SCMP Thursday, October 12, 2000


Cash boost for kindergartens 'long overdue'


The $100 million earmarked for improvements to kindergartens and nurseries failed to impress educators, who said it was long overdue.
The Chief Executive said the money would be reserved in the next financial year for the implementation of suggestions made by a new joint working group to upgrade kindergartens and nurseries.
The recommendations are expected to cover subsidies and teacher-training, both of which have long been criticised as inadequate.
However, educators were disappointed there was no extra cash for teachers' salaries.
Professor Leslie Lo Nai-kwai, director of the Hong Kong Institute of Educational Research at the Chinese University, said: "It's quite a disappointment that no direct subsidy will be given to improve teachers' salaries. The $100 million is an indication that the Government is going in the right direction, but it's hardly a pleasant surprise for me.
"I hope teacher qualifications at nurseries can at least be brought on to a par with those at kindergartens," Professor Lo said.
Sansan Ching Tak-chee, director of the Council of Early Childhood Education and Services, said: "The Government has owed resources to early childhood education for a long time.
"The allocation has to be a recurrent one of a substantial amount as we've a lot of catching up to do in materials for learning, teaching and research."
Ada Mak Tse How-ling, chairman of the Association of Early Childhood Teacher Education, said the Kindergarten Subsidy Scheme had to be relaxed. Under the scheme, kindergartens are given an allocation to hire no more than 60 per cent of qualified teachers. Some have to charge higher fees to cover the remainder.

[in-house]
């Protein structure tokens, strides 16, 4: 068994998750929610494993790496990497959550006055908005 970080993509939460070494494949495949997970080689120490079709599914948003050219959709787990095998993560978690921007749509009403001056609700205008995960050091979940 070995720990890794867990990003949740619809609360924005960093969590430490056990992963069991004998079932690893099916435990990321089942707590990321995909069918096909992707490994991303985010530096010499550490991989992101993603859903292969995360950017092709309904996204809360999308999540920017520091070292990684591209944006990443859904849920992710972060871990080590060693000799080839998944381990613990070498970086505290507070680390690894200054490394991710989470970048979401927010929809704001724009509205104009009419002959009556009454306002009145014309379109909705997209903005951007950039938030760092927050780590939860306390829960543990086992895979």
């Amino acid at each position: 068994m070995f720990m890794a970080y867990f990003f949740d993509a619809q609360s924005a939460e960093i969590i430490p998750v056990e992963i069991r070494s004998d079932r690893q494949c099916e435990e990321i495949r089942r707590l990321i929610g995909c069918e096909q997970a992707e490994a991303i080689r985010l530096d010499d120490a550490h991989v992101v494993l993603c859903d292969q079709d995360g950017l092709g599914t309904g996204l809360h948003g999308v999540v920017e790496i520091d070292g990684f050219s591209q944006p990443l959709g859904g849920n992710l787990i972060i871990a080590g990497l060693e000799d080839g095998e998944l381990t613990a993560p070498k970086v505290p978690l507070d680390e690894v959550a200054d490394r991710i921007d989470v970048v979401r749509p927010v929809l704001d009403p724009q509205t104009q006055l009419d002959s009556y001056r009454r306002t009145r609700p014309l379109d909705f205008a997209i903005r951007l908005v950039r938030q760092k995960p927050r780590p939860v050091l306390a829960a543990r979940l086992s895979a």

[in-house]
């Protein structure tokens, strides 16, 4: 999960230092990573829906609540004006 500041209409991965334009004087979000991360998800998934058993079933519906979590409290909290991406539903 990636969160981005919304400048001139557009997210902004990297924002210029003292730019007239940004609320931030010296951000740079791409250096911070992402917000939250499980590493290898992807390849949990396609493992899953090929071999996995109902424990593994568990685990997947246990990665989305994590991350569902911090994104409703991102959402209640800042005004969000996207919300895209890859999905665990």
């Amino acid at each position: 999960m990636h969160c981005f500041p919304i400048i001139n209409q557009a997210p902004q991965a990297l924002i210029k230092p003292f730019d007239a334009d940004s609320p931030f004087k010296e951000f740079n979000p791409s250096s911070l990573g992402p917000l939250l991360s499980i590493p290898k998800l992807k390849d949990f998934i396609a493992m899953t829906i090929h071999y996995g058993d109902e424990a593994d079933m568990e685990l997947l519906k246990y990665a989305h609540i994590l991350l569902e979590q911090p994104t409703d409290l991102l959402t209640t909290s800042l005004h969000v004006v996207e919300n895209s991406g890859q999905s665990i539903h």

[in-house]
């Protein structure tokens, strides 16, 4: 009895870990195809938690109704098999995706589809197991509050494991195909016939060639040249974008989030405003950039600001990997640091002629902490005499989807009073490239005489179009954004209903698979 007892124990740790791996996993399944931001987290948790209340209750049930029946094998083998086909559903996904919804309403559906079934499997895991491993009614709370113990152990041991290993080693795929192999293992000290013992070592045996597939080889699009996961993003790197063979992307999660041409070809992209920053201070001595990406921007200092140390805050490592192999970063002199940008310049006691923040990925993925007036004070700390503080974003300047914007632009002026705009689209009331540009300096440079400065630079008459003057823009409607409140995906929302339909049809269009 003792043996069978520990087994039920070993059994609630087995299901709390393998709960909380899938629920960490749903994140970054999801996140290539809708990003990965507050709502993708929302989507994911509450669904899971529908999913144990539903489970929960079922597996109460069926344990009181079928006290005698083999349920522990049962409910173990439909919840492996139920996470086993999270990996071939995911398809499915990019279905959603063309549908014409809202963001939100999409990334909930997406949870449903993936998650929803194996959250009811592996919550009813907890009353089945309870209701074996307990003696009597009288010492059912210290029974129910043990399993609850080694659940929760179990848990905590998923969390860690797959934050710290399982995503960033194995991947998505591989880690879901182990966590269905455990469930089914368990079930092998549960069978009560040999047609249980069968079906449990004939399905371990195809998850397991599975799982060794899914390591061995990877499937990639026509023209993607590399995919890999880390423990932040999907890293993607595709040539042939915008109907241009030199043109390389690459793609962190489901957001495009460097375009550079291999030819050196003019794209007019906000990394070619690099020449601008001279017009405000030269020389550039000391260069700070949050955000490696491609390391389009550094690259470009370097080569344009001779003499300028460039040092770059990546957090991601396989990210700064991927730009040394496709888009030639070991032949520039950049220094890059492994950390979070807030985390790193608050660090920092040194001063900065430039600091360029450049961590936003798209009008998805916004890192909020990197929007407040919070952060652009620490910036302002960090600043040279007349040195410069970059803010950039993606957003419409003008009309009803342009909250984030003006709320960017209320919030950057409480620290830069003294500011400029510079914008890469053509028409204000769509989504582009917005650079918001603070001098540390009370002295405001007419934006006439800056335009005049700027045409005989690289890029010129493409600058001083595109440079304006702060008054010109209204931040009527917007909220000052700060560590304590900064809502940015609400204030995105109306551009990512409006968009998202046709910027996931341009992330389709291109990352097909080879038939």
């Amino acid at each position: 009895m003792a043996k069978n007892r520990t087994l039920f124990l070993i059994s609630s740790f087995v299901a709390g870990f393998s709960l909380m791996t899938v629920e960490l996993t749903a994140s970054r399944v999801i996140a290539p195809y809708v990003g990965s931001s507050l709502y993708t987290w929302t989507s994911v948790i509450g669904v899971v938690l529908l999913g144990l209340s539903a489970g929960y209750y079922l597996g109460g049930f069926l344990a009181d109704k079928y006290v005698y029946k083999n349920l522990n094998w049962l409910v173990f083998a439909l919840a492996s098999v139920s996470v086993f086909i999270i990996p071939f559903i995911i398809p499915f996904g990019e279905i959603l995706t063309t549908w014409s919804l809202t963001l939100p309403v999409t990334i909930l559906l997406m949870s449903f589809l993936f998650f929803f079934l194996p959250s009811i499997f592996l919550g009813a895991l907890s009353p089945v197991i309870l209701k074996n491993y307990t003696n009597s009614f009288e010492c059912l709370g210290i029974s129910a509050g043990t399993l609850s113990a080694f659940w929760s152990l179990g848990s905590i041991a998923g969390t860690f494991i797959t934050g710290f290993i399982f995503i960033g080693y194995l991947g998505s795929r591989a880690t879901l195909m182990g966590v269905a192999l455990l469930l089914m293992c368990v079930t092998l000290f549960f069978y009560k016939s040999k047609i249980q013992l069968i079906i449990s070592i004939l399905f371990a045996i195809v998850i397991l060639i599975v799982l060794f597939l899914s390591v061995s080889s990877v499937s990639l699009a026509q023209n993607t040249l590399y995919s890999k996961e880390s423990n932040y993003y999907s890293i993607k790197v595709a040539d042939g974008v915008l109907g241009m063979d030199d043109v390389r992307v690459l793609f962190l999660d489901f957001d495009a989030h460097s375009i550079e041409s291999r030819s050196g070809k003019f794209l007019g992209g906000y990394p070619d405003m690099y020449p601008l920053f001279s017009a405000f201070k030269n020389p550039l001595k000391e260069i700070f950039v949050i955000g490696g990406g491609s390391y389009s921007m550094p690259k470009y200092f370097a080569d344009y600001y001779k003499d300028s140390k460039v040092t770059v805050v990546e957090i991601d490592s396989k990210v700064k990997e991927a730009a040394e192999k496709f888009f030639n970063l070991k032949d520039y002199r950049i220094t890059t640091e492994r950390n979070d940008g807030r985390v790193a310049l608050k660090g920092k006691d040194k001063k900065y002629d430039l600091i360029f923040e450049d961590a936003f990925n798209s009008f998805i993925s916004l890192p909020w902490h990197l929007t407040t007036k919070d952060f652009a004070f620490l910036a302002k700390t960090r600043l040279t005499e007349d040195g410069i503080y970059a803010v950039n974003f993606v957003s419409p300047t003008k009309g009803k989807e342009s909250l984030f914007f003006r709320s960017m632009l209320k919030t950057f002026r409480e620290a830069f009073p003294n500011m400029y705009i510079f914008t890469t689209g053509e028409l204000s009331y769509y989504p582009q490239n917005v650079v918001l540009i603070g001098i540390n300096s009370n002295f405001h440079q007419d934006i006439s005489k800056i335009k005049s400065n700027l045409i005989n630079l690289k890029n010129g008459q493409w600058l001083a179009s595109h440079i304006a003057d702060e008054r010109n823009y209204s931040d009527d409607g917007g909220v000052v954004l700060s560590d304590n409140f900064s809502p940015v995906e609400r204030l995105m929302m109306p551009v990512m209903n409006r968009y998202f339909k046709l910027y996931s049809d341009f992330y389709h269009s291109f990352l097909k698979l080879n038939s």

Ms Mak warned that kindergartens might have to put fees up even further if teacher qualifications were raised without an increase in government subsidies.
A joint working group will be formed by the Education Department and Social Welfare Department to come up with suggestions on the "harmonisation" and upgrading of early childhood education in about a year.
The aim is to bridge the differences in teaching standards, curriculums and facilities between kindergartens operating under the Education Department and nurseries under the Social Welfare Department. The harmonisation programme was first proposed in 1994 but failed to get off the ground.
There are about 750 kindergartens, mostly private, and 420 private and subsidised nurseries.
To boost the quality of early childhood education, new kindergarten teachers will be required to have at least five passes in the Hong Kong Certificate of Education Examinations instead of just two.
So far, 368 principals and teachers have completed the Government's Certificate in Education (Kindergarten) course, and the administration has brought forward its goal of having all newly recruited school heads and teachers trained under the scheme from 2004 to 2002.